Property News

Camden tenants launch crowdfunding page for fire safety checks

Em Morley - August 2, 2017

A crowdfunding page has been launched by worried tenants who are looking to pay for independent fire safety checks to be carried out in their properties in North London.

Over 3,000 residents, including many private sector tenants, living on an estate in Camden, were evacuated during June. This was following concern from fire inspectors, who claimed that four tower blocks were at risk.

Fire Safety

Following the Grenfell Tower disaster, both tenants and firefighters are wary of safety issues in high-rise buildings.

In the instance of the estate in Camden, the London Fire Brigade uncovered a number of fire safety issues inside the blocks of the building. An inspection revealed that blocks were wrapped in extremely flammable cladding.

People living on the Chalcots estate were woken in the night during June and told to leave their flats immediately, due to imminent danger.

Now, some six weeks later, tenants are being asked to return by Camden Council, which claimed the properties are now safe following urgent works.


However, there are still ongoing fears about external cladding and requirements for internal repairs. These include for gas pipes, largely explaining why a number of residents have refused to go back home.

As such, a group of residents who remain worried about their safety at the Swiss Cottage have decided to appoint a legal firm to assist them to commission their own report.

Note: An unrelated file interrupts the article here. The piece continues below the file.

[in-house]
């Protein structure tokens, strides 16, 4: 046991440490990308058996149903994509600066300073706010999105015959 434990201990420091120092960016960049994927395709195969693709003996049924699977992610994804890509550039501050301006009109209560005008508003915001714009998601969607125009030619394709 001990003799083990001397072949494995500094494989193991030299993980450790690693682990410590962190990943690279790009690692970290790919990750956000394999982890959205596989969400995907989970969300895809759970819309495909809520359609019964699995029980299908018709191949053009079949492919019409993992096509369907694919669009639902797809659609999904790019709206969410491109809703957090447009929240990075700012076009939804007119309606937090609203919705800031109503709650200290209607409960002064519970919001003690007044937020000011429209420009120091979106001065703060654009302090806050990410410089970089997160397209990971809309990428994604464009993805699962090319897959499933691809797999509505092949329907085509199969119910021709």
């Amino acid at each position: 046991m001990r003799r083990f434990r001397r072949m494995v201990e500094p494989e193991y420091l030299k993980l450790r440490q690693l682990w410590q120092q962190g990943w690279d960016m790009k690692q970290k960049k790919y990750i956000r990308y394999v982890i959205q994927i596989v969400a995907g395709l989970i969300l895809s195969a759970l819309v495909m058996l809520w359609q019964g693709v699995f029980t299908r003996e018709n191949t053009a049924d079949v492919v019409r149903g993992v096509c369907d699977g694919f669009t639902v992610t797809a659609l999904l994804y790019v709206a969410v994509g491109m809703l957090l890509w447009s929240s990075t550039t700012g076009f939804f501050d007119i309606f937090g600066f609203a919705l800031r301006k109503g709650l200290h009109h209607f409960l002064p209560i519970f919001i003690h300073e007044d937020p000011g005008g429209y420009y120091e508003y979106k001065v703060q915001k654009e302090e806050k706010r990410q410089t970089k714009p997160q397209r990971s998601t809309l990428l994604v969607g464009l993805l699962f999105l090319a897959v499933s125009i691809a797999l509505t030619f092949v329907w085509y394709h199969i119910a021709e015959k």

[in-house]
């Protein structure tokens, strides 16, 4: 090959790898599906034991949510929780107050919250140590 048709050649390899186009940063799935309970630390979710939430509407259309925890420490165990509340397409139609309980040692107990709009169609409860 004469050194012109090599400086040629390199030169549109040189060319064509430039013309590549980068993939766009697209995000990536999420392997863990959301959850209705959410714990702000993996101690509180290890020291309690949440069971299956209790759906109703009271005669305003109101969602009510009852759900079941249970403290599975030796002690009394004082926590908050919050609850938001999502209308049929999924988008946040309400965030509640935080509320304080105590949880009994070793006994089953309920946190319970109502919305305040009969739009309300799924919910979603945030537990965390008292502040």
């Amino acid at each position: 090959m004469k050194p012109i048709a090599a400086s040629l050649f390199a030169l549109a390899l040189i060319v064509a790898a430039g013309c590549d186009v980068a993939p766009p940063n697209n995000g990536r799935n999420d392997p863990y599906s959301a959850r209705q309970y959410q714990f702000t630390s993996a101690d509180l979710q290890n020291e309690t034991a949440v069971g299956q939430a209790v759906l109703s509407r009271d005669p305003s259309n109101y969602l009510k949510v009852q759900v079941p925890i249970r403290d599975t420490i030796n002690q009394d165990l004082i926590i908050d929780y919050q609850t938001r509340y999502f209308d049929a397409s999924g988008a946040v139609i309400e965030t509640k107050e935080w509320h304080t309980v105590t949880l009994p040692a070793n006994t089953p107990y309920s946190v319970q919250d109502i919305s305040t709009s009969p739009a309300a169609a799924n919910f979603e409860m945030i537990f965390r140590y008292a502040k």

Paper house in fire on a black background concept

Camden tenants launch crowdfunding page for fire safety checks

Robert Kukaj and Sasha Martin, both with families residing in the towers, set up the online donation page, with a target of raising £3,000. Any funds raised over this amount will be donated to Great Ormond Street Hospital.

Mr Kukaj said: ‘We as residents feel that it is not safe to return to our flats as we have seen evidence that these works have not been done properly and to the right standard. We also felt that these works being signed off by different local authorities does not provide the impartiality that you would have if it was done by an approved inspector with no ties to any local authority or government. It is a lot to ask for granted but worth every penny to put people’s minds at ease and to make sure we are not living in death traps.’[1]


A Camden Council spokesman told the press that they had been working alongside residents to reassure them of the safety of the buildings following advice from London Fire Brigade.

The spokesman said: ‘We want to again reassure residents that building control requirements have been met and independently checked. Additionally, and crucially, the London Fire Brigade have checked the works and are happy that we have met the required standard. We know this has been a difficult time for residents and we will continue to make one to one support and advice available.’[1]